If the name didn’t give it away, an amp simulator is precisely what it says on the tin: a programme that replicates an amplifier (or more often, amps). Amp simulations are immensely popular among guitarists, engineers – amateur and professional alike – and cover a wide variety of famous tones to amps that have no real purpose to exist.
If you’ve been following my VST effects series (if you haven’t, that’s ok; just know that I’m disappointed in your lack of dedication to me), there’s a simple way to distinguish between a virtual instrument and a virtual effect:
Sound is produced via a VSTi (Virtual Studio Technology instrument).
The sound is altered using a VSTfx (Virtual Studio Technology effect).
Guitar amp simulators come into the latter group since they don’t make the sound of a guitar; instead, they modify the output of another recording or track to make it appear like it was played through an amp.
Though many of these guitar simulator VSTs are extremely malleable and capable of unrecognizably mangling and transforming various sounds through a suite of options, stomp-boxes, and cabinets, they are essentially just amp simulators.
WHAT IS THE PURPOSE OF SIMULATION?
Look around right now if you’re an artist with a bedroom in your studio (not the other way around). I doubt you have more than 2-3 amps and certainly not enough space to comfortably fit and eventually record more than 5. Unless you’re rich, professional, or just a better planner than I am, I doubt you have more than 2-3 amps and certainly not enough space to comfortably fit and eventually record more than 5.
That’s it – the simplest argument for mimicking an amplifier. Most enthusiasts can’t afford to spend thousands of dollars on each classic amplifier to build an army of amplifiers to do their bidding, but many amp libraries do it for a fraction of the cost and space.
Amps can take up a lot of space, especially if you’re using a cabinet and head instead of a combo amp (which combines the speaker and amplifier into one box).
Did you just shiver when you thought of mic stands and cables? — it can turn into a minefield for tangling, tripping, or simply becoming frustrated and breaking things on your own.
Simulated amps, on the other hand, do take up space; it’s just not physical space.
If you start buying amp libraries like crazy, your computer may slow down and become deceptively harmful to your music-making process — but if you have a powerful PC and plenty of hard drive space, this is unlikely to become a major problem.
Guitar Amps in a Variety of Styles
There’s also no need to worry about room acoustics, microphone placement (or even owning a microphone), or amp simulation — everything is taken care of, and is often easily adjustable, within the programme itself.
You don’t have to fiddle with your amp’s knobs or move your microphone stand 2 inches to the left to drastically change the tone that fits this one riff, only to have to remember where they were for the rhythm section beforehand.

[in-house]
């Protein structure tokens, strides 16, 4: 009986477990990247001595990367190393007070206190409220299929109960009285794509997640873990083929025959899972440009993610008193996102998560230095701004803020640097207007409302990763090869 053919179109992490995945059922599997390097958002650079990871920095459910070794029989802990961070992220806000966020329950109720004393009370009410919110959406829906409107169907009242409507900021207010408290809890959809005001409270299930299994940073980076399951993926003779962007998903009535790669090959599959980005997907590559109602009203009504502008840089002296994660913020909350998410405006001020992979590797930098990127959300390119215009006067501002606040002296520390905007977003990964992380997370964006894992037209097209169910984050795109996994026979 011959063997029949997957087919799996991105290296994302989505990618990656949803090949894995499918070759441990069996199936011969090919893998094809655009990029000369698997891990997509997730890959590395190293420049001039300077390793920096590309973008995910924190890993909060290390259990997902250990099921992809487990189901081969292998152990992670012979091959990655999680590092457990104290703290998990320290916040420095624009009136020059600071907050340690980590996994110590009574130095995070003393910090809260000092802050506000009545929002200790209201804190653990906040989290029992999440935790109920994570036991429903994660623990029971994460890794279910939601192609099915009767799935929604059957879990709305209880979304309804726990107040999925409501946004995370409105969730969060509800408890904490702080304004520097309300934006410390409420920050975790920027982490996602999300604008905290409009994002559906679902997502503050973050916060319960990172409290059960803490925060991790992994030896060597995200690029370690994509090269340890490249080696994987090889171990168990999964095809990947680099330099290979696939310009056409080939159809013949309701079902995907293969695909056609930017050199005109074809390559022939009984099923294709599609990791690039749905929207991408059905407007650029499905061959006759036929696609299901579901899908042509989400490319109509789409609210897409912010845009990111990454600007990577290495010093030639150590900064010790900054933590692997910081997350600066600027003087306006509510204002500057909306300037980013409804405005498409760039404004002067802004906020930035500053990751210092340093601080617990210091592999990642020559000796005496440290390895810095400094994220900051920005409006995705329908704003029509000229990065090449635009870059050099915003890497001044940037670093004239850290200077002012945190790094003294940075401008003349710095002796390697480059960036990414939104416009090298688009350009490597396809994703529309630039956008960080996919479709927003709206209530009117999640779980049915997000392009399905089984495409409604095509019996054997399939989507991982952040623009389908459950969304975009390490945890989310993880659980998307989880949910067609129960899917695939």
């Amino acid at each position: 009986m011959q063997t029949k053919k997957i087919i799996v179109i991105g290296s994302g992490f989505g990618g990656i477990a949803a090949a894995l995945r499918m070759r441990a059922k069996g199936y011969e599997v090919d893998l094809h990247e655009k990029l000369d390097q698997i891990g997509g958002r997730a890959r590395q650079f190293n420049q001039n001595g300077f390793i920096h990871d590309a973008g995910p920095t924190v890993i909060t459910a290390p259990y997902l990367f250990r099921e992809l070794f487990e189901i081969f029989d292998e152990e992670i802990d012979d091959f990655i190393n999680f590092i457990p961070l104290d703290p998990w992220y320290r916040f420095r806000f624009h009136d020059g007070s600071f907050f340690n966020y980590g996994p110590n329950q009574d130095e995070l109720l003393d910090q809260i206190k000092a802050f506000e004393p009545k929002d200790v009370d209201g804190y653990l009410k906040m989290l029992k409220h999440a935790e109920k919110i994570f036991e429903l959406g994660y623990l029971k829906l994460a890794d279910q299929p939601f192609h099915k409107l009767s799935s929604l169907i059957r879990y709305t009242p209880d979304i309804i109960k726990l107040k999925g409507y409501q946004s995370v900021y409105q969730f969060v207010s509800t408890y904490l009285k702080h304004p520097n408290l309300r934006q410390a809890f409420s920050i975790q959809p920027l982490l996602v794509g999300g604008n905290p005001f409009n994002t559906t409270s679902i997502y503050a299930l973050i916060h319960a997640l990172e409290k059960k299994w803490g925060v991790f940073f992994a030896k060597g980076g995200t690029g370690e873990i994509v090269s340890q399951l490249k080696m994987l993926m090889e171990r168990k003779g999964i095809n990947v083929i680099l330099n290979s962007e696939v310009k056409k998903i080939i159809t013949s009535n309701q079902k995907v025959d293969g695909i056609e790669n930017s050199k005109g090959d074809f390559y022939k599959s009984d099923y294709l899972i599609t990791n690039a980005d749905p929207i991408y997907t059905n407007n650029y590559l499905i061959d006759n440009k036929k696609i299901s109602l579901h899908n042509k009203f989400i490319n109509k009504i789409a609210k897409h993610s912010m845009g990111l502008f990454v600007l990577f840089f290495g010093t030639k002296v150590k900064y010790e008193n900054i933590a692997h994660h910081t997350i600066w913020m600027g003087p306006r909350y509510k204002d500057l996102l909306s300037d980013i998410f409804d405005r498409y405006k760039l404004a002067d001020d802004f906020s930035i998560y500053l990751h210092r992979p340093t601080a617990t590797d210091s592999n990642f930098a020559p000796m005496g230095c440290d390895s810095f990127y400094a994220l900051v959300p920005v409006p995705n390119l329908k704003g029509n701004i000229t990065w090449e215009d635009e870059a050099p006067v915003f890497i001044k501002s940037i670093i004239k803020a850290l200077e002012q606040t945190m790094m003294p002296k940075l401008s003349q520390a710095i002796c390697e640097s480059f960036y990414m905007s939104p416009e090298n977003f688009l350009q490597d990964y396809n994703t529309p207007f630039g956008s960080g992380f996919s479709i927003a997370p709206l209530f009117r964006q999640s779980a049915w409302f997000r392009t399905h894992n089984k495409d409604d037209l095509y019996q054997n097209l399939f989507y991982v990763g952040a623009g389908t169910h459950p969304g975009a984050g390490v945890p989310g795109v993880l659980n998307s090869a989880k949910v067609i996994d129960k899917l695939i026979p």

A real amp can be a pain to record, and amp simulators graciously avoid these problems without asking for anything in return. Except for your money, of course.
Simulated amplifiers, on the other hand, offer more than just convenience. Many programme libraries have such a broad array of modelled sounds and pedals, mic placements, and amps that you may create effects and unique audio scapes that would be impossible to achieve with an actual amplifier.
Have you ever wondered what type of guitar tone you could obtain by utilising a Fender Reverb in reverse with an Orange Crush and a RAT pedal?
Yeah, neither did I, but you can (though not necessarily should) do it with an amp simulator. The options aren’t infinite, but they’re certainly limitless.
WHY USE THE ACTUAL PRODUCT?
Real Guitar Amp versus. Amp Simulator
So far, everything seems fantastic — almost too good to be true. What are the disadvantages?
Simulations of amplifiers are precisely that: simulations. The fidelity with which they replicate authentic guitar amplifiers is alarmingly impressive, but it’s still a long way from the real thing – modelling and replacing a real instrument, as with any other VST, is an almost difficult task.
However, this has no bearing on how you should proceed with your creative endeavours. It doesn’t mean something won’t sound excellent or complement your recordings just because it doesn’t sound exactly like the real thing.
Most professional guitarists will still prefer to track their first recordings with genuine amps, although this dynamic may not be as straightforward when it comes to mixing.
It is then possible to add a guitar amp VST either as an auxiliary track (so you can control the proportion of ‘dry’ and ‘wet’ signals) or as a direct in, allowing a complete tone change using pedals or even another amp without having to re-record anything, using the recording of the mic’d up amplifier.
This is also important for maintaining the ‘authentic’ sound of a guitar recorded over a mic’d amplifier.